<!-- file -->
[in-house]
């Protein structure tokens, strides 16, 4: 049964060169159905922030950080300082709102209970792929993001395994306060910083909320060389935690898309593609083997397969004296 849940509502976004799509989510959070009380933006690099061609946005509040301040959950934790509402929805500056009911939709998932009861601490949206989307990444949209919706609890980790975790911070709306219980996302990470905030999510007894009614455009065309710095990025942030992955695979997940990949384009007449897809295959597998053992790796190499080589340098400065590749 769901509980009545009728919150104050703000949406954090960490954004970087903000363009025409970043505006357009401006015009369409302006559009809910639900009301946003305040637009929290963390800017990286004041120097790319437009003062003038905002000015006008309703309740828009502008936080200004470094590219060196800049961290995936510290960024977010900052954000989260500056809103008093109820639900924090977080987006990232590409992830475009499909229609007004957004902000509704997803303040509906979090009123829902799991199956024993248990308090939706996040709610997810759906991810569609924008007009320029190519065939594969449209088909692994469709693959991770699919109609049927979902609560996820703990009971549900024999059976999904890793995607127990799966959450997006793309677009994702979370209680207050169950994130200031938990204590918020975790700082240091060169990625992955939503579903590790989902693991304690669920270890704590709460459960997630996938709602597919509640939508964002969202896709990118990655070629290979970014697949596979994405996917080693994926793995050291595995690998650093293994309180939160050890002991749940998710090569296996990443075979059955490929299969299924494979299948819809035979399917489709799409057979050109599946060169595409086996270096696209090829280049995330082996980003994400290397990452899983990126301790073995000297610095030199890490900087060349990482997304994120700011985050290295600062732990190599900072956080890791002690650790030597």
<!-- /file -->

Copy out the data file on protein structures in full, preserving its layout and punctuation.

[in-house]
């Protein structure tokens, strides 16, 4: 049964060169159905922030950080300082709102209970792929993001395994306060910083909320060389935690898309593609083997397969004296 849940509502976004799509989510959070009380933006690099061609946005509040301040959950934790509402929805500056009911939709998932009861601490949206989307990444949209919706609890980790975790911070709306219980996302990470905030999510007894009614455009065309710095990025942030992955695979997940990949384009007449897809295959597998053992790796190499080589340098400065590749 769901509980009545009728919150104050703000949406954090960490954004970087903000363009025409970043505006357009401006015009369409302006559009809910639900009301946003305040637009929290963390800017990286004041120097790319437009003062003038905002000015006008309703309740828009502008936080200004470094590219060196800049961290995936510290960024977010900052954000989260500056809103008093109820639900924090977080987006990232590409992830475009499909229609007004957004902000509704997803303040509906979090009123829902799991199956024993248990308090939706996040709610997810759906991810569609924008007009320029190519065939594969449209088909692994469709693959991770699919109609049927979902609560996820703990009971549900024999059976999904890793995607127990799966959450997006793309677009994702979370209680207050169950994130200031938990204590918020975790700082240091060169990625992955939503579903590790989902693991304690669920270890704590709460459960997630996938709602597919509640939508964002969202896709990118990655070629290979970014697949596979994405996917080693994926793995050291595995690998650093293994309180939160050890002991749940998710090569296996990443075979059955490929299969299924494979299948819809035979399917489709799409057979050109599946060169595409086996270096696209090829280049995330082996980003994400290397990452899983990126301790073995000297610095030199890490900087060349990482997304994120700011985050290295600062732990190599900072956080890791002690650790030597």